The COVID-19 pandemic disrupted the national and international supply chain systems, including those of essential medicines and pharmaceutical products as a result of border closures, trade restrictions among nations, and transportation problems.21 Worse still, developing countries such as Nigeria are shrouded with complicated drug distribution chains with a consequent increase in drug cost as it gets to the end user.22 This problem is further compounded by the existence of a pandemic. Similar trends were observed in our study as 77.3% of the respondents reported an increase in medicine costs. The impact of the COVID-19 pandemic on drug security would be more significantly felt by developing countries as they rely heavily on imported drug products to meet their medication needs.23 This highlights the need for policy-makers in Nigeria to address challenges to large-scale and sustainable drug manufacturing, using the COVID-19 situation as a learning opportunity.

Because of the stay-at-home order imposed on nonessential workers, 73.9% of the study participants with acute and chronic conditions, respectively, confirmed that their sources of income were affected. Interestingly, only 10.0% of the Nigerian population has health insurance coverage.24 It could be argued that people who make out-of-pocket payments would most profoundly experience the impact of the COVID-19 pandemic on income generation and therefore their purchasing power.

Our study identified poor means of transportation (36%), low income and high cost of medicines (31%), fear of exposure to the coronavirus during hospital visits (19%), scarcity of required medicines and closure of some healthcare facilities (14%), fear of referral to COVID-19 isolation centers (12%), and refusal of healthcare workers to attend to patients for fear of contracting the virus themselves (5%) as the major barriers to assessing essential medicines among respondents during the pandemic/lockdown (Figure 1).

Figure 1.
Figure 1.

Frequency of challenges of accessing essential medicines during COVID-19 lockdown.

Citation: The American Journal of Tropical Medicine and Hygiene 103, 4; 10.4269/ajtmh.20-0838

Although this study identified a number of issues of public health significance, it is limited in the ability to control the inclusion and exclusion criteria, given the peculiarity of sampling methods and data collection strategies. In addition, we operationalized minimum impact as at least 60.0% of the population having access to essential medicine. This definition is peculiar to our setting where medicines are obtained from out-of-pocket expenditure in the light of poor price control policy, and this constituted an analytical constraint to the study. The study may have also faced social/response bias, a limitation common to self-administered questionnaire research. Nevertheless, the study underscored the imperative to strengthen supply chain systems and incorporate primary healthcare models in disease outbreak preparedness strategies.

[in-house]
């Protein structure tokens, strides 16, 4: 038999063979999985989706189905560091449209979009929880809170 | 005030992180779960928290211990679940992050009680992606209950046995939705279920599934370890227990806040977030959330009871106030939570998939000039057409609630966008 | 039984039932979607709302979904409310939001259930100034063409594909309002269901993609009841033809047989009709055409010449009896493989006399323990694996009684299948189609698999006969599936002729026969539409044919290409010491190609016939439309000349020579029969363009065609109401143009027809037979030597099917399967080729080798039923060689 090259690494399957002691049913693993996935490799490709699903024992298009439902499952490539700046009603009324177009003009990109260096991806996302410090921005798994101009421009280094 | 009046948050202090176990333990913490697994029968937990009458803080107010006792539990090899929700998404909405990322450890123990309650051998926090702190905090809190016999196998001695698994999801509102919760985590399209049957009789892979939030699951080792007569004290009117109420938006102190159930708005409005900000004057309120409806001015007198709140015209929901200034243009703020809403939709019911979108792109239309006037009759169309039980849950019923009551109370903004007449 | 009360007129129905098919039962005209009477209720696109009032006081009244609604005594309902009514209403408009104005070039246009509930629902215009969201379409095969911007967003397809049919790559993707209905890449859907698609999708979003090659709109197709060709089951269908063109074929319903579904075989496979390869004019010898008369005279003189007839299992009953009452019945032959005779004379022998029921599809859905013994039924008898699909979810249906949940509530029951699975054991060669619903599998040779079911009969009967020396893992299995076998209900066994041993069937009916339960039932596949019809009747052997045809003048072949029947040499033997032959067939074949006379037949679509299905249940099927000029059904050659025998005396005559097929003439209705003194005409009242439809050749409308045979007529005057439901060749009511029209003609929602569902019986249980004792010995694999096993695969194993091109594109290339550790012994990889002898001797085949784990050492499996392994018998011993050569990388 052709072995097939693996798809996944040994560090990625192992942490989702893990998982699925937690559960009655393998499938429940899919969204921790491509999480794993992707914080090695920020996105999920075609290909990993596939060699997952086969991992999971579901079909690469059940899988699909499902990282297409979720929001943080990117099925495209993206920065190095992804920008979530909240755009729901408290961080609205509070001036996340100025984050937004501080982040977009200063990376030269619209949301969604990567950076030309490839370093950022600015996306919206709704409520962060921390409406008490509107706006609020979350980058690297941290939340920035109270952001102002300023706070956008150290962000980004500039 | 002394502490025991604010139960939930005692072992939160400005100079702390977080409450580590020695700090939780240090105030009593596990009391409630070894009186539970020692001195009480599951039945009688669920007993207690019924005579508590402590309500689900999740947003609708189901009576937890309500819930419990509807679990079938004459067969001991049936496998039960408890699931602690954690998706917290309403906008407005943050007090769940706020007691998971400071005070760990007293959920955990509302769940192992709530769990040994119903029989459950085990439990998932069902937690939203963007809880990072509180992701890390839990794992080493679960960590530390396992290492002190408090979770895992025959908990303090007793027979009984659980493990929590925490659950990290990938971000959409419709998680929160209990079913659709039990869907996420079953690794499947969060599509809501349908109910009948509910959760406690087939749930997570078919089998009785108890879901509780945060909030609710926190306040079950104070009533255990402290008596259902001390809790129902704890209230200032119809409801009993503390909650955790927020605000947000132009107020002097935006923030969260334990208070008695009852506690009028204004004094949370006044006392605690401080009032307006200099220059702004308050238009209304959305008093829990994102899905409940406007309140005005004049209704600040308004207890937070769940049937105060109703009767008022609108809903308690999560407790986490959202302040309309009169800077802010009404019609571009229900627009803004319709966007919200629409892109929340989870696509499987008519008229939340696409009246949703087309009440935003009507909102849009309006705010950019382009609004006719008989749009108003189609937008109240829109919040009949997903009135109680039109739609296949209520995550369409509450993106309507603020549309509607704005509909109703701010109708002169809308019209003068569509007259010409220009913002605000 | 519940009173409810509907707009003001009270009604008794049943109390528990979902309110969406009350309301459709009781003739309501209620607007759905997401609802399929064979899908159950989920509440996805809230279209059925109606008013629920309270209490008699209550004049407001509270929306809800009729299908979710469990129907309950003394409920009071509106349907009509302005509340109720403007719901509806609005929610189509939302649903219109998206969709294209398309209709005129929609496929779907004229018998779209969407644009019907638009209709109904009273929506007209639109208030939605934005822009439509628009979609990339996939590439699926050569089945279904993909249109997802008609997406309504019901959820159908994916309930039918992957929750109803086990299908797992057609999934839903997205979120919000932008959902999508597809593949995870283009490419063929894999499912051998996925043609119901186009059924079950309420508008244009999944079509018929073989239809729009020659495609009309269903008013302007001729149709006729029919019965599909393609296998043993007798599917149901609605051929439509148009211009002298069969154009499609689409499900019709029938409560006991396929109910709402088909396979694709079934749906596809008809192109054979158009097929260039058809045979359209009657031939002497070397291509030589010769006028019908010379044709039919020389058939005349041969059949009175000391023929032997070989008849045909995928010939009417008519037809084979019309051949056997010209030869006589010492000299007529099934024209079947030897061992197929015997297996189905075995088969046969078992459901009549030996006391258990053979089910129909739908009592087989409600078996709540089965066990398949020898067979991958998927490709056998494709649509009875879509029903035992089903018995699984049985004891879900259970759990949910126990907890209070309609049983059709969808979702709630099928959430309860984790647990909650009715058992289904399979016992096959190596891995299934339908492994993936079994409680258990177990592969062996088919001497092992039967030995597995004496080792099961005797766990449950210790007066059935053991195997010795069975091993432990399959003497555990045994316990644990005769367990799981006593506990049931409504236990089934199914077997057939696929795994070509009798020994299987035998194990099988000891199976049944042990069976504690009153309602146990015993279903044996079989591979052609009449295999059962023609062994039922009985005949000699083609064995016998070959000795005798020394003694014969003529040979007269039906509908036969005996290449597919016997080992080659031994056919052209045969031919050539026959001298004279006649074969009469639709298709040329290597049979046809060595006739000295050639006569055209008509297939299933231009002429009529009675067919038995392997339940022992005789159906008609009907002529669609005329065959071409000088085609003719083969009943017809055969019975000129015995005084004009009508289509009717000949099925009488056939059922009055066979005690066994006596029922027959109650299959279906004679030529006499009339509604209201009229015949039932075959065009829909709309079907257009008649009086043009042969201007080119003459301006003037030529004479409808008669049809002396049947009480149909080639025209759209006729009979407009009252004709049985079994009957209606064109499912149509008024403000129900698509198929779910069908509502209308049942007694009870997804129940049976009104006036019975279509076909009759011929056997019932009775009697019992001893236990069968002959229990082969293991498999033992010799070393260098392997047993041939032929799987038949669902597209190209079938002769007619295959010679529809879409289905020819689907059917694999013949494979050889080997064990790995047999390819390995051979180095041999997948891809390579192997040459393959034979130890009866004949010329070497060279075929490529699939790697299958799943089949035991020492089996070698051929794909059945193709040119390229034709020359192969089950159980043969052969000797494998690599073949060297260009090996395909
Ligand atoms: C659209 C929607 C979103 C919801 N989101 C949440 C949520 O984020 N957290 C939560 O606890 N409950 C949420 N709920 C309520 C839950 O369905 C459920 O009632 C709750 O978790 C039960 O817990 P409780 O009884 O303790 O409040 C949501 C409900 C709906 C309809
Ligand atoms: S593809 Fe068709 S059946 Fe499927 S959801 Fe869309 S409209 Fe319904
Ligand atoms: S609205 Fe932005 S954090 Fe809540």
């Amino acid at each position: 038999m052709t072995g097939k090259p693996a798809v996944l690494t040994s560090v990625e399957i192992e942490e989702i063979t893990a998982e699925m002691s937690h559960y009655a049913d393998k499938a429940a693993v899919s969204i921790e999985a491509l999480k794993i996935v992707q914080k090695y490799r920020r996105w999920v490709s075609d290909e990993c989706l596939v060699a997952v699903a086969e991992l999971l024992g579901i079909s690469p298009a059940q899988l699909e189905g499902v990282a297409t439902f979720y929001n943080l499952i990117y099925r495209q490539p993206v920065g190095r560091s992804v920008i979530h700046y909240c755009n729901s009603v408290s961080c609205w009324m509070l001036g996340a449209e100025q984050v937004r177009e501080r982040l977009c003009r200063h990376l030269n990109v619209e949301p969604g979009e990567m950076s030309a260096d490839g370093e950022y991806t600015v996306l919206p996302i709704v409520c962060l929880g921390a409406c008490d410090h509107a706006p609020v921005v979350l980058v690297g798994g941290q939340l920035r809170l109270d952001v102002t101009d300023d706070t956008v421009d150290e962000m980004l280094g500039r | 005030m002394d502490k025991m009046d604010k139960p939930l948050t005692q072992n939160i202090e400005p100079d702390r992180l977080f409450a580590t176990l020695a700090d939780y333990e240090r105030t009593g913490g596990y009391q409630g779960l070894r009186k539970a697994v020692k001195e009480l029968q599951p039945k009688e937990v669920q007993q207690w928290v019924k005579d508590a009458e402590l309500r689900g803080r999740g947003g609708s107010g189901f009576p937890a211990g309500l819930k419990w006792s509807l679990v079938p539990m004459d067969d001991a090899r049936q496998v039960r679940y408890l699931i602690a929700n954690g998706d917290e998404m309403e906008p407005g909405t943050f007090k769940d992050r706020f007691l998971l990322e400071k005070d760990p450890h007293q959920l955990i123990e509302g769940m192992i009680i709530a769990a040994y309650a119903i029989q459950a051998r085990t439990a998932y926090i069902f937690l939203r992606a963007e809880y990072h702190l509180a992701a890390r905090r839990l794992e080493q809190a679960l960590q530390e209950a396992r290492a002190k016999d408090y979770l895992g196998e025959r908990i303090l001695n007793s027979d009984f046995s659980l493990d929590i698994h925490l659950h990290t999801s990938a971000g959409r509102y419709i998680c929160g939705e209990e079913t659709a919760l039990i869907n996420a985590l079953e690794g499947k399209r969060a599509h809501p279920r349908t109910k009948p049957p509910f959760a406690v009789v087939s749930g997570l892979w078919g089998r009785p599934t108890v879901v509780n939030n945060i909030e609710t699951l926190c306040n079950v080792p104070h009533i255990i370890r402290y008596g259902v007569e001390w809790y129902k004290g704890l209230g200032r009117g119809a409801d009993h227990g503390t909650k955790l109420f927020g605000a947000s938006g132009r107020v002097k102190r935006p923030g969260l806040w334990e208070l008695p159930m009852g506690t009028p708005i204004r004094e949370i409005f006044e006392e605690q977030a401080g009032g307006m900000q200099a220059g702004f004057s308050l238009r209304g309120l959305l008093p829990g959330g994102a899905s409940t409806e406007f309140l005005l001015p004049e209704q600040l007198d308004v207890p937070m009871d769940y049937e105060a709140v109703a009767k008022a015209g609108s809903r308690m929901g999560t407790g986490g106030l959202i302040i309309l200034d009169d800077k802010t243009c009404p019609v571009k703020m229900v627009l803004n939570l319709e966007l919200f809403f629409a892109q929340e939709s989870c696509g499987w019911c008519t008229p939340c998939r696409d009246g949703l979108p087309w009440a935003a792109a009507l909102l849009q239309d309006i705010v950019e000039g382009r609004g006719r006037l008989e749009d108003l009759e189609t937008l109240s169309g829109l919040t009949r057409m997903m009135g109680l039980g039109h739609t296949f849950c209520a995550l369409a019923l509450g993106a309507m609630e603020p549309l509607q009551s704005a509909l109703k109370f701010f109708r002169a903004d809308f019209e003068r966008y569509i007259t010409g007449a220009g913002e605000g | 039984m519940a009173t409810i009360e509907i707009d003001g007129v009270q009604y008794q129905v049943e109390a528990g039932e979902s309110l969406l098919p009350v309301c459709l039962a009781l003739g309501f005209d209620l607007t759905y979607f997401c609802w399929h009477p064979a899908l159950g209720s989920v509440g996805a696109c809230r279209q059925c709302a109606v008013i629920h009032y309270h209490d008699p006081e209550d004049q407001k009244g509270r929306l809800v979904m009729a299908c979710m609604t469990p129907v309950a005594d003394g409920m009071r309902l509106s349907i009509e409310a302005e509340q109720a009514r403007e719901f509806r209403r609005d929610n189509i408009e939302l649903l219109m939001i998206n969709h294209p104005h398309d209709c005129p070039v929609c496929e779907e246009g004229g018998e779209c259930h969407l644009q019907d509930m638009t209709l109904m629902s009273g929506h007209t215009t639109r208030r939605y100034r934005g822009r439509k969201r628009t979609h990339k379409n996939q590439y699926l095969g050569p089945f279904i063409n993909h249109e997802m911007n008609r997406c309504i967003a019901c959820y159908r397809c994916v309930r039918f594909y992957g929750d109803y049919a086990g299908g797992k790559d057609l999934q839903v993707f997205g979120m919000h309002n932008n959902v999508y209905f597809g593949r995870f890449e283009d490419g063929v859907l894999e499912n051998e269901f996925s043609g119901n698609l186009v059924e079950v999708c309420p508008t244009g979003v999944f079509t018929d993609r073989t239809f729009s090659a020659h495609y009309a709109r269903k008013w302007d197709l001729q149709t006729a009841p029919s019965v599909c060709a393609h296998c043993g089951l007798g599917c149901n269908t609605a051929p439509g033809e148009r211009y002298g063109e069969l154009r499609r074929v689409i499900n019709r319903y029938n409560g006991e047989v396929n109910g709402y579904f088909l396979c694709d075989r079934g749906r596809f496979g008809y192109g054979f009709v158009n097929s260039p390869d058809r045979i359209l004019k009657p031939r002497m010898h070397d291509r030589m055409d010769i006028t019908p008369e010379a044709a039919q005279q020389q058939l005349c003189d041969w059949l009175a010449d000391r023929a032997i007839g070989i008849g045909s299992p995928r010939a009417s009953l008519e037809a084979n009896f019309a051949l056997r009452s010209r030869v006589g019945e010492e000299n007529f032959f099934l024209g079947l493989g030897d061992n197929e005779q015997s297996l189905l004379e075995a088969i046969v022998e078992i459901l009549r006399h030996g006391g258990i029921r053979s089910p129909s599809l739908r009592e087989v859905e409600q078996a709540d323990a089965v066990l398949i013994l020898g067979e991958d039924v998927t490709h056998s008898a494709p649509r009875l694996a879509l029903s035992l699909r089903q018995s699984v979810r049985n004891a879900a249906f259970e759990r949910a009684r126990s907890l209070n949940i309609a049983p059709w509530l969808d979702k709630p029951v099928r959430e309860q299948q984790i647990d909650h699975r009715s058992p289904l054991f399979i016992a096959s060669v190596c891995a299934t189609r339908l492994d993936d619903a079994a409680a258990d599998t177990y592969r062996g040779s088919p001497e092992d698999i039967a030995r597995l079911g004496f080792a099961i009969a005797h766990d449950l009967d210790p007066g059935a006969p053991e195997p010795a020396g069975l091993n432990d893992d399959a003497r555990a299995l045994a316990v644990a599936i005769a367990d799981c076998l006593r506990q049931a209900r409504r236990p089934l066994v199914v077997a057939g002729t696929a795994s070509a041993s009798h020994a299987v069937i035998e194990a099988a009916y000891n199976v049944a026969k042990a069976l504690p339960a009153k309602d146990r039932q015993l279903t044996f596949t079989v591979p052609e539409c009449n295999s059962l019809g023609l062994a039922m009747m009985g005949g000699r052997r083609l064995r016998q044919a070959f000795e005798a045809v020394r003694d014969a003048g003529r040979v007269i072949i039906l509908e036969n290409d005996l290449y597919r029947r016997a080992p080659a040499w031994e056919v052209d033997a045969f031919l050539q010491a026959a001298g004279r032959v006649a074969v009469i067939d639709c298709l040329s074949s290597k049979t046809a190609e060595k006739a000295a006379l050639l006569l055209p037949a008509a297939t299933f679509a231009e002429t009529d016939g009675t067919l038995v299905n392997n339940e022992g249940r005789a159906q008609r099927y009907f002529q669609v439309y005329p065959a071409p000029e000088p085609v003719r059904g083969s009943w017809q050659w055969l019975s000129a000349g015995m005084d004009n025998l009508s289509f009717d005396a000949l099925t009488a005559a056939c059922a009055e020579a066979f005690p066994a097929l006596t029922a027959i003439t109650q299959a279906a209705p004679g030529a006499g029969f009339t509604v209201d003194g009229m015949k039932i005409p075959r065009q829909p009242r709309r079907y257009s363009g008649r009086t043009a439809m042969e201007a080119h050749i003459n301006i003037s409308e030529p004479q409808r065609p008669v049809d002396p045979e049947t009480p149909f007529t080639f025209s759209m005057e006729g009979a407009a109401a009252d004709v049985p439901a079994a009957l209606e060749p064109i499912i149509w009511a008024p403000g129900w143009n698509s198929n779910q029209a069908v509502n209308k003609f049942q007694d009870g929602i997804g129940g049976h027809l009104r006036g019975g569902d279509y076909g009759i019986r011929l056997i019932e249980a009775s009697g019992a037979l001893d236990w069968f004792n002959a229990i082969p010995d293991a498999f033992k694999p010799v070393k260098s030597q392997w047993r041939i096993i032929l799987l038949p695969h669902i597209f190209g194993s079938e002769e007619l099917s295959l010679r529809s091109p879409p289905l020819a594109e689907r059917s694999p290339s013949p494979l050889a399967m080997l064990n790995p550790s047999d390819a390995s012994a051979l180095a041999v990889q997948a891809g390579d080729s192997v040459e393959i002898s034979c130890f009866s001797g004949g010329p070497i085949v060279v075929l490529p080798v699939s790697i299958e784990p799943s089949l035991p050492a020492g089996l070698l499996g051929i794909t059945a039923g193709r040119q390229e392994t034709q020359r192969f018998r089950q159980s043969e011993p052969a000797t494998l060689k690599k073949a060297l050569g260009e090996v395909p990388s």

CONCLUSION

Our results highlighted that although the COVID-19 pandemic and the associated lockdown orders had minimal impact on consumers’ ability to access essential medicines, however, there were significant challenges and resultant effect associated with this impact. These include difficulties in assessing essential medicines for chronic illnesses with a resultant worsening of chronic conditions, increased medicine costs due to supply chain disruptions, decrease in income generation to make out-of-pocket payments for medicines, and a shift from where medicines were sourced. We, therefore, recommend that for a sustained access to medicines for other illnesses during pandemics, infectious disease outbreak preparedness strategies should incorporate primary healthcare services and other health system modalities to cater for non–pandemic-related conditions.

Supplemental tables

Acknowledgments:

We are grateful to Obinna Ekwunife (Nnamdi Azikiwe University, Nigeria), Valirie Agbor (University of Oxford, United Kingdom), Ben Aya (Dalhatu Araf Specialist Hospital, Nigeria), and Adebisi Yusuf Adebayo (Global Health Focus, United Kingdom) for their tremendous contributions and assistance throughout the period of this research. We also want to thank our respondents who span across the six geopolitical zones of Nigeria for obliging us and making out time to fill the research survey. Publication charges for this article were waived due to the ongoing pandemic of COVID-19.

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Author Notes

Address correspondence to Nwoke Emmanuel Awucha, Faculty of Pharmaceutical Sciences, University of Port Harcourt, Choba, PMB 5323, Rivers State, Nigeria. E-mail: [email protected]

Authors’ addresses: Nwoke Emmanuel Awucha, Faculty of Pharmaceutical Sciences, University of Port Harcourt, Port Harcourt, Nigeria, E-mail: [email protected]. Ofomata Chinelo Janefrances and Jibuaku Chiamaka Henrietta, Faculty of Pharmaceutical Sciences, Nnamdi Azikiwe University, Awka, Nigeria, E-mails: [email protected] and [email protected]. Amadi Chima Meshach, National Institute of Pharmaceutical Research and Development (NIPRD), Abuja, Nigeria, E-mail: [email protected]. Akahome Ibilolia Daniel, The Nigerian Police Medical Services, Port Harcourt, Nigeria, E-mail: [email protected]. Nwagbo Esther Chidiebere, Medical Services, Nnamdi Azikiwe University, Awka, Nigeria, E-mail: [email protected].